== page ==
Published January 13, 2015
Violating Gonzales High School's dress code is not a crime, but some of the offenders are about to start looking a lot like convicts.
Soon after classes begin Aug. 25, violators of the district's beefed-up dress code must don navy blue coveralls unless they get another set of clothes from home — or serve in-school suspension. The outfits aren't just styled like prison jumpsuits — they're actually made by Texas inmates.
"We're a conservative community, and we're just trying to make our students more reflective of that," said Larry Wehde, Gonzales Independent School District deputy superintendent.
The new policy in Gonzales, about 70 miles east of San Antonio, has drawn plenty of criticism — along with some speculation that all the district will accomplish is to set off a new fashion trend.
Kids wearing spaghetti-strap tank tops, extra baggy pants, cargo pants or T-shirts may find themselves finishing the school day in the drab one-piece outfits. Boys with earrings or facial hair, girls in miniskirts and anyone in clothes that show underwear face the same fate.
Some parents and students are crying foul.
"They're not little prisoners," said Mary Helen Douglas, who has a 17-year-old son starting his senior year.
The 2,650-student district has ordered 82 coveralls, which are most often sold to county jails, state mental institutions and juvenile prisons. School districts have bought lunch trays and similar items from inmate labor, but no other school district has ordered the jumpsuits in the last year, said Michelle Lyons, spokeswoman for the Texas Department of Criminal Justice.
The jumpsuits aren't the only option for dress-code violators from fifth through 12th grade. School board President Glenn Menking said parents can still bring a change of clothes, or they may request that the student go to in-school suspension instead.
"We're not going to force anybody to wear it," Menking said. "It is an additional option to allow us to keep kids in the educational classroom."
Menking said the idea was to put students' attention on education, not clothes.
But students who oppose the jumpsuit idea say the dress code will be Topic No. 1.
The senior class president, Jordan Meredith, said some students plan to turn the policy on its head — instead of considering the jumpsuits a punishment, they'll make them cool.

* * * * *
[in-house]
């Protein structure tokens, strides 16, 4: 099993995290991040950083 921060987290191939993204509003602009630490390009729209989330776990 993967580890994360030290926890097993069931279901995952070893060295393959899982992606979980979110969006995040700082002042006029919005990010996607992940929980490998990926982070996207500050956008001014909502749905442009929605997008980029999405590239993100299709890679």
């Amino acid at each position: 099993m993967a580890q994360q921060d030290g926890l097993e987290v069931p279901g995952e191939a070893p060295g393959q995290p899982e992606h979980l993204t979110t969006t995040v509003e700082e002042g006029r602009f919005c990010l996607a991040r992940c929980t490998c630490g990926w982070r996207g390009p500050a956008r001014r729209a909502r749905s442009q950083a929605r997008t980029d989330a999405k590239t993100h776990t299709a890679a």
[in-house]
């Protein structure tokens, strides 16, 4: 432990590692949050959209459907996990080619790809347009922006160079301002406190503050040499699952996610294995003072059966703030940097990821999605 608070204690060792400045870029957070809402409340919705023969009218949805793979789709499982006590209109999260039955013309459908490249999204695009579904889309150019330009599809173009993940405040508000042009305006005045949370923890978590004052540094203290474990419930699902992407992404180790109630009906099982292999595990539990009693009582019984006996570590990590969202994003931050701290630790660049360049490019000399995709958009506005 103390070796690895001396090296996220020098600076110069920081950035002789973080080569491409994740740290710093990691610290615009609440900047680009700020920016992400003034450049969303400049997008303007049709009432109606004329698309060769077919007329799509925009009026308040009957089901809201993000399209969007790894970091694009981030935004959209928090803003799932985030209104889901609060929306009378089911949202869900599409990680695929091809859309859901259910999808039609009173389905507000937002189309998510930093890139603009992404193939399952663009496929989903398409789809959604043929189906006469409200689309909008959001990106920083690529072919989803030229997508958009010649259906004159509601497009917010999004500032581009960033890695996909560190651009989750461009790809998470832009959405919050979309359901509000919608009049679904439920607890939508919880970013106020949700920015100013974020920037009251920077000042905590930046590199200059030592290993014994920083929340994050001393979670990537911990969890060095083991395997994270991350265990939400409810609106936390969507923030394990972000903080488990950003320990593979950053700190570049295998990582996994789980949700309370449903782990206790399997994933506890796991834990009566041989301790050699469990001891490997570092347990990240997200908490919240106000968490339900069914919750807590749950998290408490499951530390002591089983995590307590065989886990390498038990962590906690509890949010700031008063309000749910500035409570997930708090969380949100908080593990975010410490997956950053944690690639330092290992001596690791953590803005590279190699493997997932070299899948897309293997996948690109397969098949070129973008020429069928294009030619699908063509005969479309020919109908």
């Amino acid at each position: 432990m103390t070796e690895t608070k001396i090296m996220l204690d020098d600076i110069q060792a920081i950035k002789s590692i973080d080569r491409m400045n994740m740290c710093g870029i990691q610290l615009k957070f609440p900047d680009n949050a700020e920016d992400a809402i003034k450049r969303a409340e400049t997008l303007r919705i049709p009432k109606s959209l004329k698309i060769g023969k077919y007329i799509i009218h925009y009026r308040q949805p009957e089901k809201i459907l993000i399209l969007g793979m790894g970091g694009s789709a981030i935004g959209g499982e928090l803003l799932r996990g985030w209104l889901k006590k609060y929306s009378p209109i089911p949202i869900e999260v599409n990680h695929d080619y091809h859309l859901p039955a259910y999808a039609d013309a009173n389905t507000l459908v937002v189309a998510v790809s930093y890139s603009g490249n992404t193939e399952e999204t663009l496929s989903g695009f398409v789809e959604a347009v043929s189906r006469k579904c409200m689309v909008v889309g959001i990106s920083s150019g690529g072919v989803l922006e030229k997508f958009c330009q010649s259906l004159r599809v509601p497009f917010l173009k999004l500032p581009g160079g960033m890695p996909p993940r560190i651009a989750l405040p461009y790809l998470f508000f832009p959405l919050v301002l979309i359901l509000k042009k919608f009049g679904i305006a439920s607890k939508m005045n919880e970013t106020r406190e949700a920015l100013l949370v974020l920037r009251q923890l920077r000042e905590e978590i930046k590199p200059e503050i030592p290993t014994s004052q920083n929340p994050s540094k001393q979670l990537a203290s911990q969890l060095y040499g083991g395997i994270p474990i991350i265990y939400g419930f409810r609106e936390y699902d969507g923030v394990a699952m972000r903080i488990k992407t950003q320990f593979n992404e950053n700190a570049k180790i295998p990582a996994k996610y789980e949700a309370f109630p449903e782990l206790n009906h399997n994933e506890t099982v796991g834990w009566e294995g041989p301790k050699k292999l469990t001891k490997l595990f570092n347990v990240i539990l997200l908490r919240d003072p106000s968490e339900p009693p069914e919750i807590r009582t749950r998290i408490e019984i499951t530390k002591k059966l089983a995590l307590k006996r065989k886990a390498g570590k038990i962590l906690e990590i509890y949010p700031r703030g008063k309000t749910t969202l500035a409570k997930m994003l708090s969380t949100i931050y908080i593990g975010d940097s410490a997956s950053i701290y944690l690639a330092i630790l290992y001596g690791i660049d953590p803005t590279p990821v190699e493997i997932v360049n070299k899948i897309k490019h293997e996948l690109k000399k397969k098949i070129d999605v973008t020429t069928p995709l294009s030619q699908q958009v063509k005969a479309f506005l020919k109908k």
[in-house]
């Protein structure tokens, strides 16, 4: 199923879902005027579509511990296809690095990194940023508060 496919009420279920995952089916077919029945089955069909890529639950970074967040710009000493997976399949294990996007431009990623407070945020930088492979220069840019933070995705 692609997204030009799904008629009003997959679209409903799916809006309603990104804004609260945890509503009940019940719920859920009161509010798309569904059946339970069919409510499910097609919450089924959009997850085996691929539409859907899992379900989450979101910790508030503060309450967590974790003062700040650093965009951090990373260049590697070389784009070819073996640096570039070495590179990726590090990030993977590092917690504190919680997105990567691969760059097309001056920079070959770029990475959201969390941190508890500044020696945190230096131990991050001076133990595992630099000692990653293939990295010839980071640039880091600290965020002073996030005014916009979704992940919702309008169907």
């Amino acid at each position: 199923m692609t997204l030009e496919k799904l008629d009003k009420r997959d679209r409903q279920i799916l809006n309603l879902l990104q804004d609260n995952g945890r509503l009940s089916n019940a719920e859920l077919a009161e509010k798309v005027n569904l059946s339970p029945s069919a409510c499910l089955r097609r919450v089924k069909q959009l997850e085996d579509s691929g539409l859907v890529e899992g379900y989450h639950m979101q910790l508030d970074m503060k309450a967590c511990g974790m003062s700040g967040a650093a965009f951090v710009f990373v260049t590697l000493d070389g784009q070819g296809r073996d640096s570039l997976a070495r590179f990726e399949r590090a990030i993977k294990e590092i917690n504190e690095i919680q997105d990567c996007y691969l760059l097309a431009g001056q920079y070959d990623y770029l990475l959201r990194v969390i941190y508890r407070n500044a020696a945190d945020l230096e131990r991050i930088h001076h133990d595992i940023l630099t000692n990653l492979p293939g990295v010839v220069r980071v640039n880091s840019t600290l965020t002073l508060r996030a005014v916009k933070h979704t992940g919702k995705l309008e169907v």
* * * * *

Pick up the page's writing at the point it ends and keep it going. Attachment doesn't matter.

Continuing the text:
Meredith said he's already heard from some who plan to deliberately violate the dress code to get a jumpsuit to wear. Meredith is considering buying a jumpsuit of his own to wear for the entire school year.
"I don't think that jumpsuits are going to work, because my friends actually, instead of it being a punishment, they'll see it as an opportunity to be like, rebels," said Meredith, who also isn't sure whether his hair, dyed bright fire-engine red, will pass muster. "I don't think there's going to be enough jumpsuits for everyone in the school."
Menking said the new policy was approved in July on a 5-0 vote along with an even stricter dress code that banned T-shirts in favor of collared shirts.
He said most objecting parents have been mollified by the notion that the jumpsuits are just one option.
Wehde, the deputy superintendent, said the point of the jumpsuits is not to embarrass the students, but to cover them up. Although the jumpsuits are of a style worn by prisoners, Wehde noted that people in a variety of jobs wear similar outfits.
"By calling ... work coveralls a prison outfit I think is rather insulting to all those people that work out in the economy every day in some kind of business that requires them, because of the nature of their work, to wear a coverall," Wehde said.
The American Civil Liberties Union of Texas is concerned about infringing on students' rights to free expression.
"Public school dress codes should be limited to what's necessary to guard against actual disruption to the educational process and threats to safety," said Fleming Terrell, an ACLU of Texas staff attorney. "The jumpsuits may be just as distracting as the clothing they're replacing."
Yet the idea may be catching on. Cuero Independent School District, 30 miles down the road, plans to make coveralls mandatory for the remainder of the day when a student hits multiple offenses.
"We want the kids in class," said Superintendent Henry Lind. "That's the only way they're going to learn. If you sit them in (a suspension) room or sit them in a corner just because they're not complying, who's winning? Really nobody."